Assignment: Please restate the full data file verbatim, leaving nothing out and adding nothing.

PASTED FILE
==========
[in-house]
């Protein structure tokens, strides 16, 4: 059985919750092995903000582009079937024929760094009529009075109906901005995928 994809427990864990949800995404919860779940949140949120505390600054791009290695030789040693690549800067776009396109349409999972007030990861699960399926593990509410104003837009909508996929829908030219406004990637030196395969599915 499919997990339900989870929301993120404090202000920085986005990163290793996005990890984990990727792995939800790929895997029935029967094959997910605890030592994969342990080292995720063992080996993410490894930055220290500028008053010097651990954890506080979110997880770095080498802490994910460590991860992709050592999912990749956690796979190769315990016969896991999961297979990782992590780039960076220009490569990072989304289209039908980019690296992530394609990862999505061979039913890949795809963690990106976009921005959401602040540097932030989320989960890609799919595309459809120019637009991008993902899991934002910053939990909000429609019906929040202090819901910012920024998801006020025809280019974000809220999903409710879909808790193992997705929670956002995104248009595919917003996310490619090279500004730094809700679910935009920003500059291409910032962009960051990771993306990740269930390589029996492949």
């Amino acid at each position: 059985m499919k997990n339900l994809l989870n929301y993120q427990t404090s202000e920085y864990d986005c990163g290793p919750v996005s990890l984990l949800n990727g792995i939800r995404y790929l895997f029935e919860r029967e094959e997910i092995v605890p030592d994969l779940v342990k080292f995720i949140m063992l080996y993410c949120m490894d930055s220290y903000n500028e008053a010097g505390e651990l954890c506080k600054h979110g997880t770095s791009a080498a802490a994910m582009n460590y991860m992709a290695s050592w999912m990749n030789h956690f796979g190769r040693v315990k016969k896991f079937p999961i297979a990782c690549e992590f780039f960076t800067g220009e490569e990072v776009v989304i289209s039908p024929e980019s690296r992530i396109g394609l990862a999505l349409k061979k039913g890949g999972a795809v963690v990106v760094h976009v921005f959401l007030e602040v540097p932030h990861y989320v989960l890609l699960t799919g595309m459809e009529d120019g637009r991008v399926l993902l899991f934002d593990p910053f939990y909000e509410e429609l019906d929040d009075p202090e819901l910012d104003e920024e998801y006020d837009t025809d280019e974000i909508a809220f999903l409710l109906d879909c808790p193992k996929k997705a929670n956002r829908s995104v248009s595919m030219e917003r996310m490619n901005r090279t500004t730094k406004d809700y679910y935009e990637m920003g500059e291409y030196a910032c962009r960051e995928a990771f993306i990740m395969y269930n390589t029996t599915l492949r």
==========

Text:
[in-house]
């Protein structure tokens, strides 16, 4: 059985919750092995903000582009079937024929760094009529009075109906901005995928 994809427990864990949800995404919860779940949140949120505390600054791009290695030789040693690549800067776009396109349409999972007030990861699960399926593990509410104003837009909508996929829908030219406004990637030196395969599915 499919997990339900989870929301993120404090202000920085986005990163290793996005990890984990990727792995939800790929895997029935029967094959997910605890030592994969342990080292995720063992080996993410490894930055220290500028008053010097651990954890506080979110997880770095080498802490994910460590991860992709050592999912990749956690796979190769315990016969896991999961297979990782992590780039960076220009490569990072989304289209039908980019690296992530394609990862999505061979039913890949795809963690990106976009921005959401602040540097932030989320989960890609799919595309459809120019637009991008993902899991934002910053939990909000429609019906929040202090819901910012920024998801006020025809280019974000809220999903409710879909808790193992997705929670956002995104248009595919917003996310490619090279500004730094809700679910935009920003500059291409910032962009960051990771993306990740269930390589029996492949």
């Amino acid at each position: 059985m499919k997990n339900l994809l989870n929301y993120q427990t404090s202000e920085y864990d986005c990163g290793p919750v996005s990890l984990l949800n990727g792995i939800r995404y790929l895997f029935e919860r029967e094959e997910i092995v605890p030592d994969l779940v342990k080292f995720i949140m063992l080996y993410c949120m490894d930055s220290y903000n500028e008053a010097g505390e651990l954890c506080k600054h979110g997880t770095s791009a080498a802490a994910m582009n460590y991860m992709a290695s050592w999912m990749n030789h956690f796979g190769r040693v315990k016969k896991f079937p999961i297979a990782c690549e992590f780039f960076t800067g220009e490569e990072v776009v989304i289209s039908p024929e980019s690296r992530i396109g394609l990862a999505l349409k061979k039913g890949g999972a795809v963690v990106v760094h976009v921005f959401l007030e602040v540097p932030h990861y989320v989960l890609l699960t799919g595309m459809e009529d120019g637009r991008v399926l993902l899991f934002d593990p910053f939990y909000e509410e429609l019906d929040d009075p202090e819901l910012d104003e920024e998801y006020d837009t025809d280019e974000i909508a809220f999903l409710l109906d879909c808790p193992k996929k997705a929670n956002r829908s995104v248009s595919m030219e917003r996310m490619n901005r090279t500004t730094k406004d809700y679910y935009e990637m920003g500059e291409y030196a910032c962009r960051e995928a990771f993306i990740m395969y269930n390589t029996t599915l492949r």